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19.10.2008 | Halya Coynash

Political “Monopoly”

   

A recent report revealing the extortionate cost of each law passed by Ukraine’s current parliament came as little surprise. No wonder that output was a third that of the previous Verkhovna Rada (no record-breaker for stability either). National Deputies had been far too busy to do very much legislating.  Their battles, antics and even balloons have made it almost clichéd to describe parliament as a big sandpit. The behind-the-scenes bargaining was hardly childish, but still less was it democratic.

The events around and following President Yushchenko’s decree dissolving parliament are more reminiscent of the game of “Monopoly”. The country, and those members of the international community who have not yet lost all interest in Ukraine, have been watching politicians openly using and abusing their “assets”, otherwise known as State bodies in their battle to retain, gain or deprive others of power.  Most disturbingly, they are equally blunt in their attempts to influence the judiciary and thoroughly irresponsible in hurling around accusations regarding the enforcement bodies and their behaviour.  “Monopoly” players are intent on grabbing everything they can. Only we’re not talking entertainment here nor are the world financial crisis and post-war situation in the region board games being played in parallel.

On Wednesday 8 October President Yushchenko in an extraordinarily bitter address to the nation declared that he was dissolving parliament.  He ostensibly had grounds either because of the departure from the coalition factions before the summer of two Deputies removing a fragile majority, or because the bloc “Our Ukraine” announced in September that it was leaving the coalition after BYuT [Bloc of Yulia Tymoshenko] voted together with the opposition on laws imposing restrictions on the President’s power.

There was strong opposition from the population to yet more elections and supposedly all sides were endeavouring to form a new coalition.  Here, however, we see the first key problem.  All negotiations were reported by one or other side, generally together with allegations of treachery, etc by their opponents. Unfortunately the media very rarely present alternative views and fail to ask both sides hard-hitting question. Without openness, offered or coerced, it is impossible to state with certainty whether all parties were genuinely trying to avoid a snap election.

President Yushchenko’s Decree No. 911 came into force on 10 October.  On that same day, BYuT lodged an appeal against the decree with the District Administrative Court in Kyiv. The latter – or specifically Judge Keleberda - suspended the decree dissolving parliament and prohibited the Central Election Commission [CEC] from taking any measures in preparation for elections.  10 October was fairly brimming with events, including one more Presidential Decree, this dismissing Judge Keleberda by revoking part of a decree from February 2007 (!) which had appointed him to office. Then on Monday, another Presidential Decree dissolved the actual District Administrative Court.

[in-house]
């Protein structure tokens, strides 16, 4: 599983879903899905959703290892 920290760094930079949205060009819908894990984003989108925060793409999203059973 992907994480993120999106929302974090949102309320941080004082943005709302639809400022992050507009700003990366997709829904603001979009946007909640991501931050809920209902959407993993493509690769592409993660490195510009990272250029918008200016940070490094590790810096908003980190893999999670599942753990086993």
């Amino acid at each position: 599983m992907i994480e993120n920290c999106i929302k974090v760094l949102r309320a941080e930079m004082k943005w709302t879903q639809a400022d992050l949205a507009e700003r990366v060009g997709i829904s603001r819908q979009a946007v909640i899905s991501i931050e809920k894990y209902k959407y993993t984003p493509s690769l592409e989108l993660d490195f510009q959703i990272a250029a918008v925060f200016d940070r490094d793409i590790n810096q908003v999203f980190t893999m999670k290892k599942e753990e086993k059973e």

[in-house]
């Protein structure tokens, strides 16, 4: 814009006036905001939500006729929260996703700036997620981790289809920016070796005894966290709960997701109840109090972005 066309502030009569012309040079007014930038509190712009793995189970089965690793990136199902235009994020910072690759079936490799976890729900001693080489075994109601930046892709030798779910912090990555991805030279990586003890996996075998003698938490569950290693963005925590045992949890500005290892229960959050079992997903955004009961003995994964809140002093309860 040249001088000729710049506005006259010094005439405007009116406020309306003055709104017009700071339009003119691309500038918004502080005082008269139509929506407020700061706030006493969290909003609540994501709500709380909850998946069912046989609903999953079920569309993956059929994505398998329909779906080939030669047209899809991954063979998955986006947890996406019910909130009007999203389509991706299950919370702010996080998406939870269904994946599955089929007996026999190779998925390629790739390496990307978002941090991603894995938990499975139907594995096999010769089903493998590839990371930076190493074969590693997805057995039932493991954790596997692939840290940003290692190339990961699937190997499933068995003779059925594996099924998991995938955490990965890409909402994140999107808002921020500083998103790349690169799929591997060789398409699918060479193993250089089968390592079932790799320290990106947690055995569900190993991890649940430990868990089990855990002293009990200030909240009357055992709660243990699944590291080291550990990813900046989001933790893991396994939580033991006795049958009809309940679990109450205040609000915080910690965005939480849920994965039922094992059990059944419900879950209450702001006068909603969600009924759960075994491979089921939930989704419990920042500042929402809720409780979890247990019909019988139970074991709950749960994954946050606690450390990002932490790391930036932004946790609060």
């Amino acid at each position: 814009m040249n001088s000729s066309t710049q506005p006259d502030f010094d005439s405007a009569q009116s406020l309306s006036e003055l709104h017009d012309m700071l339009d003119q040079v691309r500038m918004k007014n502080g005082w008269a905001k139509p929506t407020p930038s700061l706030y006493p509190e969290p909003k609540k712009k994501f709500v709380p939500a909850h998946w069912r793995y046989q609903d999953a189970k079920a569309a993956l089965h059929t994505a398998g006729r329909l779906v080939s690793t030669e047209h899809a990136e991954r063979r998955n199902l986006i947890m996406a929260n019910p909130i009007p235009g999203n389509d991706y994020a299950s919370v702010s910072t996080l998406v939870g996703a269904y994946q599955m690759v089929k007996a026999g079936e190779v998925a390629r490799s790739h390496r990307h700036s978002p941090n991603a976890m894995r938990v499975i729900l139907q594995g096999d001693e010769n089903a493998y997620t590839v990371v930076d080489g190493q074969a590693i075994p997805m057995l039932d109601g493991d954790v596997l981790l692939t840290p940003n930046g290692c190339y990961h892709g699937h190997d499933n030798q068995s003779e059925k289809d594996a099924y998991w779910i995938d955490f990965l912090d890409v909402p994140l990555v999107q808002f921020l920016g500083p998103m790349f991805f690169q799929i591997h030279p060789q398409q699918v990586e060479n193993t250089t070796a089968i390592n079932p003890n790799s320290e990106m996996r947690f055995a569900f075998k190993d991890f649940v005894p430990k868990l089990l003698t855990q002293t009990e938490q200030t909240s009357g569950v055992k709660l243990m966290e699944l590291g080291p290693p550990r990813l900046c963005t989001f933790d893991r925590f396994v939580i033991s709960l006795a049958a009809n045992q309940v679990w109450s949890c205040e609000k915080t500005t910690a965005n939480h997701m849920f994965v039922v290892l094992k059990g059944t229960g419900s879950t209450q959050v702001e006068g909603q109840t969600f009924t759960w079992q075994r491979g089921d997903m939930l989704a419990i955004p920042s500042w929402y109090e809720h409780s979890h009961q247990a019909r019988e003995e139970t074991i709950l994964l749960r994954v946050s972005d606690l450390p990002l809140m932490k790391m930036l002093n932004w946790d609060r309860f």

Among the many disturbing aspects of this squalid saga, we should mention the strange lack of effort to provide convincing grounds for the different parties’ actions. Certainly BYuT have presented arguments against dissolving parliament. They point out that according to the Constitution snap elections cannot be held until a year has elapsed since the last ones. They insist that the clocks only began ticking after the 2007 snap elections when the Deputies took their oaths on 23 November.  This does not, on the other hand, necessarily explain why the faction’ Deputies approached a district administrative court since only the Constitutional Court has the authority to interpret this constitutional norm.

Worth mentioning however that on 16 October Constitutional Court [CCU] Judge Ivan Dombovsky told journalists that it all depends on how the court application was formulated. For example, an application claiming unlawfulness of the decree (as opposed to unconstitutionality) should be examined by an administrative court. Almost a week has elapsed since the events which aroused apparently well-founded doubts as to the adherence by those in power to the rule of law, and we still don’t know what grounds were actually presented to the court.

The next question concerns the role of Judge Keleberda in suspending the force of the Presidential Decree. BYuT only mentioned the above arguments to journalists, and if they formulated their appeal to the court differently, focusing on an infringement of an ordinary law, they’re not telling. In fact, even if the application touched only the arguments above which are surely a matter for the CCU, the letter of the law states that an appeal against a legislative act should be suspended before the judge considers the case on its merits.  Yet this case involved a presidential decree and the merits were hardly blushingly hiding behind the door, too timid to reveal themselves.  The Judge must have known that the arguments, if these were what he was presented with, were well and truly outside his jurisdiction. If, on the other hand, the court application referred to an ordinary law within the judge’s competence, why not say so?  Faith in the judiciary is not some trivial bagatelle that can be sacrificed where expedient.